However, what can your client do if the college planning window has nearly closed and the student has a limited amount of time left before graduating high school? What if the remaining amount of time to plan for a child’s college education has dwindled to a few precious years or less? Surprisingly, numerous tactical planning alternatives are available, even for those who have already begun the college application process. Similar to plotting a course for an excursion out to sea, a savvy adviser can help clients navigate these potentially treacherous waters by providing a value-added service in this area, especially for clients who are embarking on this voyage for the first time.

As is the case with any academic undertaking, parents (and students) should be prepared to work hard, do their homework, and persevere against challenging obstacles. Though not intended to be an all-encompassing parental “How to Get Started” instruction manual, the following information will provide more than enough material for CPA/PFS professionals to augment their position as a client’s most trusted adviser; that, along with keeping their clients from feeling as if they need to abandon ship! Here are some ideas to share with clients who are in the final phases of the college planning process:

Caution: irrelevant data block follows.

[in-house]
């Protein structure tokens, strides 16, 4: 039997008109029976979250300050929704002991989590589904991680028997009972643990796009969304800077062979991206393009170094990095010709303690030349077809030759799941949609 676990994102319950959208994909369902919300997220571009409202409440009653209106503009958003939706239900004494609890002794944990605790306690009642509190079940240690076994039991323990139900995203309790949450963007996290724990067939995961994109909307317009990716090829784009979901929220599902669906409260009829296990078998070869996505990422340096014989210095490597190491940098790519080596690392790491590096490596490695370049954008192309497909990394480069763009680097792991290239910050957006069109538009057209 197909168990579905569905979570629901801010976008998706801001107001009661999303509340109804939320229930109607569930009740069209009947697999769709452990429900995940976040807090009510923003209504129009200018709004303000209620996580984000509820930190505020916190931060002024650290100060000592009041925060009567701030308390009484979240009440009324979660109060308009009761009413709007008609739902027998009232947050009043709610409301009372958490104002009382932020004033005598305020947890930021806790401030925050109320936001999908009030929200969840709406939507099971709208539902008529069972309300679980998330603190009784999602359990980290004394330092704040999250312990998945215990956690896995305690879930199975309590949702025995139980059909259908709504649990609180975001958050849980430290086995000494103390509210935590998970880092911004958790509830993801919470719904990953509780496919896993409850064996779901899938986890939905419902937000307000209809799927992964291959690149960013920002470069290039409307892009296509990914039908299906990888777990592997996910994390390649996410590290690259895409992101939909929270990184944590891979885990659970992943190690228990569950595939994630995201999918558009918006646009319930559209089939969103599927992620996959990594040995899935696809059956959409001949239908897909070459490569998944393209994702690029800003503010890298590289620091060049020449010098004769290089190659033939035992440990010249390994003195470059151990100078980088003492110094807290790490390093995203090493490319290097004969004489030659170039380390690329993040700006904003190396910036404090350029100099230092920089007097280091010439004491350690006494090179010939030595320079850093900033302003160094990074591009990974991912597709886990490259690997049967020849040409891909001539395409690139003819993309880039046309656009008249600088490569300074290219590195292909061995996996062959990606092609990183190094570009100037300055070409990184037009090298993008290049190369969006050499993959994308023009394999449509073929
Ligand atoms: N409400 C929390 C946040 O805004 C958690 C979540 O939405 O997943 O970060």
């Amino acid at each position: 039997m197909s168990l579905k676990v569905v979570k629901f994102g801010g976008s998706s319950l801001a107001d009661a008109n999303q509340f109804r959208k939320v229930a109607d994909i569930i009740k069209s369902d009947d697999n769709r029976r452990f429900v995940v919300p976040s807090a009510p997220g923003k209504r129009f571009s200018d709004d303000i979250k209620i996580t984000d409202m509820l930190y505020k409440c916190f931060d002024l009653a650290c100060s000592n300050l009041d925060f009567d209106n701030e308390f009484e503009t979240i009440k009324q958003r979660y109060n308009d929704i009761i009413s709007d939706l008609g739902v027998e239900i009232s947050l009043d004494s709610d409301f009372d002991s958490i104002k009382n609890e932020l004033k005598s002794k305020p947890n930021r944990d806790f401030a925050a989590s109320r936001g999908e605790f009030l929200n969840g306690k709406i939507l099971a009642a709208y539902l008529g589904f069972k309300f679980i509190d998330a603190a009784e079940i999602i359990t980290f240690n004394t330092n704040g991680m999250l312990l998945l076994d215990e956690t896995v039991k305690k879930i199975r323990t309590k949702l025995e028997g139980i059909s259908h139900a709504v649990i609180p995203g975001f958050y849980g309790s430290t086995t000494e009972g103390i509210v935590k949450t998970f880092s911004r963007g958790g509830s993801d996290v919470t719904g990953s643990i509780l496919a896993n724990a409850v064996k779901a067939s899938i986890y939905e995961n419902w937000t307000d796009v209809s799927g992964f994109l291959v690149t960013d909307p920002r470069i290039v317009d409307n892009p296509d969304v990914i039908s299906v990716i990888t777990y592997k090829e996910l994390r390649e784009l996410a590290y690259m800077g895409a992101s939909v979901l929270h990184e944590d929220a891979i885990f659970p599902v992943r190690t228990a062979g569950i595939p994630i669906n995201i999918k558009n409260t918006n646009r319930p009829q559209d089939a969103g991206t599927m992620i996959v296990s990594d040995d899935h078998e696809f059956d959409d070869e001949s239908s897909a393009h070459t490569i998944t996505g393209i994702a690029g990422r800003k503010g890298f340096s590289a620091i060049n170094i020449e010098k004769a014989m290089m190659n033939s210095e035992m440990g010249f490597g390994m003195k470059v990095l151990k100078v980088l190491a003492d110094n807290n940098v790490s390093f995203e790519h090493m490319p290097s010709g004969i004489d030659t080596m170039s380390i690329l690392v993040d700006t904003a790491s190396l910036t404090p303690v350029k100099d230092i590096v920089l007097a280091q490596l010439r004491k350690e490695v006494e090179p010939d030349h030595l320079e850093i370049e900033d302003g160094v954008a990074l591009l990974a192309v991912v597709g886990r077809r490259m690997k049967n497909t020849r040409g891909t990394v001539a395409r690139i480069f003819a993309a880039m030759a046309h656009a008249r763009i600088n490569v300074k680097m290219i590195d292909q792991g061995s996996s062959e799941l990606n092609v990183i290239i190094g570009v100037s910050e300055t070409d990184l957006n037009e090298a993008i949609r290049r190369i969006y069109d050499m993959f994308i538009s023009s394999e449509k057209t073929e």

• Coping with rough waters: Financing and payment
    1. Become familiar with the myriad financial-aid based loans.
    2. PLUS—non-need based
    3. Stafford—need-based: subsidized and unsubsidized
    4. Perkins—need-based
    5. Pell grant—need-based
    6. Consider debt options not based on financial aid (home-equity loans, CSV life insurance, family loans).
    7. Establish payment responsibilities, such as who will pay (parent/child) and how much.